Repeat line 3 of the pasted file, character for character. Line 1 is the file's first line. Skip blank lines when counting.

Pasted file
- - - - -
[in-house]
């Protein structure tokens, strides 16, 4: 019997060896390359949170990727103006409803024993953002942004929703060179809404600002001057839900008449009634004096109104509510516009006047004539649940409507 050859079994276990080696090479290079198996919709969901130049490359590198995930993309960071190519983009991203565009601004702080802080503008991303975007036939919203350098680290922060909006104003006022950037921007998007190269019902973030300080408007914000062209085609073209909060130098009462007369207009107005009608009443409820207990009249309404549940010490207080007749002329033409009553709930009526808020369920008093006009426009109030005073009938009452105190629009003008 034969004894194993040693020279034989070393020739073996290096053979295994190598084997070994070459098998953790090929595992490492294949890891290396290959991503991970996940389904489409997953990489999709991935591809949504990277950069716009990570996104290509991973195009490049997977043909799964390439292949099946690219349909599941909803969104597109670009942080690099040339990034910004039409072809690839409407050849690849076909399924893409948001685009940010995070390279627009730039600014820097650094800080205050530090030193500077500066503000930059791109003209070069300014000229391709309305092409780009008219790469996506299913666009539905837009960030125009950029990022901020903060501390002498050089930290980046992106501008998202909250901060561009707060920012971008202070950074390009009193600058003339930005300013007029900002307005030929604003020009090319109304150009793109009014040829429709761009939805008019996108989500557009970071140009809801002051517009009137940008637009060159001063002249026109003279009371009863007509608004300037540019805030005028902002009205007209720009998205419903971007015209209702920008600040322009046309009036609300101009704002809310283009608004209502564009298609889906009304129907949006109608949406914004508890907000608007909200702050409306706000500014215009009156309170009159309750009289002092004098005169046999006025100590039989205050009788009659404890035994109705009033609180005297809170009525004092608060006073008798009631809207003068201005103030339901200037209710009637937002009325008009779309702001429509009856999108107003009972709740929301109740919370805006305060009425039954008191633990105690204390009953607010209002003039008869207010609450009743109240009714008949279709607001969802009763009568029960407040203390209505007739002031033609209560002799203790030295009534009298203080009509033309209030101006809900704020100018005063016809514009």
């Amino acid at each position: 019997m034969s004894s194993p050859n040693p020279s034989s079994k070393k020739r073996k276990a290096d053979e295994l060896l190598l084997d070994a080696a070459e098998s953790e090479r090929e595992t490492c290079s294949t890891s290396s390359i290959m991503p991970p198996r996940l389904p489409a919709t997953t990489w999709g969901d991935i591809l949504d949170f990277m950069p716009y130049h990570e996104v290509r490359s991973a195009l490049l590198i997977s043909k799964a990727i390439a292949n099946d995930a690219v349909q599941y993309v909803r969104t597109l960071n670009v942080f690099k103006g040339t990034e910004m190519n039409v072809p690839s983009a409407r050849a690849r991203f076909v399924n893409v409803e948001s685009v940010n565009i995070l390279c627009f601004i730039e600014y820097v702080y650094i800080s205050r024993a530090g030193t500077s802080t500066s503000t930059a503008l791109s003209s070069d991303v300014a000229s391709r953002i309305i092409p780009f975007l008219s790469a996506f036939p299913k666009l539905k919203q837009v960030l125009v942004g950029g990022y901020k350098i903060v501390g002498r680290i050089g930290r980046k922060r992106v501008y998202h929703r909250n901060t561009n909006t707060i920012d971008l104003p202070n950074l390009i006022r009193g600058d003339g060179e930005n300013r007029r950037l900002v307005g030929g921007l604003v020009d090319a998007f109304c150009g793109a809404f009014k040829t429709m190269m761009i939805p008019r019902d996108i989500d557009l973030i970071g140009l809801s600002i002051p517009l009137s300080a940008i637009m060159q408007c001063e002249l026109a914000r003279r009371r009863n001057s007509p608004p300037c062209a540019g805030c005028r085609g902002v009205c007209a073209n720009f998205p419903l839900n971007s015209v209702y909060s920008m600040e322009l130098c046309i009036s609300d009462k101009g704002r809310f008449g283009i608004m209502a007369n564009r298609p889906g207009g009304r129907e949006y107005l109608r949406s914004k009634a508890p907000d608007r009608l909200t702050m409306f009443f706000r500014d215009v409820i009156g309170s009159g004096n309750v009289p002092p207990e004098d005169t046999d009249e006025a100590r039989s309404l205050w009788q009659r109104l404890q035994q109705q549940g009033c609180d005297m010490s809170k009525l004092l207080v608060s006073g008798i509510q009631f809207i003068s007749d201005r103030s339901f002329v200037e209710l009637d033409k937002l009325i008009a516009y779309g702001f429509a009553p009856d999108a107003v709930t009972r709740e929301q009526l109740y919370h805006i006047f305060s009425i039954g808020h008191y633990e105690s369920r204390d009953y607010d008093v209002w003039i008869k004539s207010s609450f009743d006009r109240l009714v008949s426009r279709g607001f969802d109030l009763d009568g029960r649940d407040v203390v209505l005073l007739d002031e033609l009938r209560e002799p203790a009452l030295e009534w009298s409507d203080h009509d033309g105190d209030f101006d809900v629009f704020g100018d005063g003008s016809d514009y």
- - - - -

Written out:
């Amino acid at each position: 019997m034969s004894s194993p050859n040693p020279s034989s079994k070393k020739r073996k276990a290096d053979e295994l060896l190598l084997d070994a080696a070459e098998s953790e090479r090929e595992t490492c290079s294949t890891s290396s390359i290959m991503p991970p198996r996940l389904p489409a919709t997953t990489w999709g969901d991935i591809l949504d949170f990277m950069p716009y130049h990570e996104v290509r490359s991973a195009l490049l590198i997977s043909k799964a990727i390439a292949n099946d995930a690219v349909q599941y993309v909803r969104t597109l960071n670009v942080f690099k103006g040339t990034e910004m190519n039409v072809p690839s983009a409407r050849a690849r991203f076909v399924n893409v409803e948001s685009v940010n565009i995070l390279c627009f601004i730039e600014y820097v702080y650094i800080s205050r024993a530090g030193t500077s802080t500066s503000t930059a503008l791109s003209s070069d991303v300014a000229s391709r953002i309305i092409p780009f975007l008219s790469a996506f036939p299913k666009l539905k919203q837009v960030l125009v942004g950029g990022y901020k350098i903060v501390g002498r680290i050089g930290r980046k922060r992106v501008y998202h929703r909250n901060t561009n909006t707060i920012d971008l104003p202070n950074l390009i006022r009193g600058d003339g060179e930005n300013r007029r950037l900002v307005g030929g921007l604003v020009d090319a998007f109304c150009g793109a809404f009014k040829t429709m190269m761009i939805p008019r019902d996108i989500d557009l973030i970071g140009l809801s600002i002051p517009l009137s300080a940008i637009m060159q408007c001063e002249l026109a914000r003279r009371r009863n001057s007509p608004p300037c062209a540019g805030c005028r085609g902002v009205c007209a073209n720009f998205p419903l839900n971007s015209v209702y909060s920008m600040e322009l130098c046309i009036s609300d009462k101009g704002r809310f008449g283009i608004m209502a007369n564009r298609p889906g207009g009304r129907e949006y107005l109608r949406s914004k009634a508890p907000d608007r009608l909200t702050m409306f009443f706000r500014d215009v409820i009156g309170s009159g004096n309750v009289p002092p207990e004098d005169t046999d009249e006025a100590r039989s309404l205050w009788q009659r109104l404890q035994q109705q549940g009033c609180d005297m010490s809170k009525l004092l207080v608060s006073g008798i509510q009631f809207i003068s007749d201005r103030s339901f002329v200037e209710l009637d033409k937002l009325i008009a516009y779309g702001f429509a009553p009856d999108a107003v709930t009972r709740e929301q009526l109740y919370h805006i006047f305060s009425i039954g808020h008191y633990e105690s369920r204390d009953y607010d008093v209002w003039i008869k004539s207010s609450f009743d006009r109240l009714v008949s426009r279709g607001f969802d109030l009763d009568g029960r649940d407040v203390v209505l005073l007739d002031e033609l009938r209560e002799p203790a009452l030295e009534w009298s409507d203080h009509d033309g105190d209030f101006d809900v629009f704020g100018d005063g003008s016809d514009y």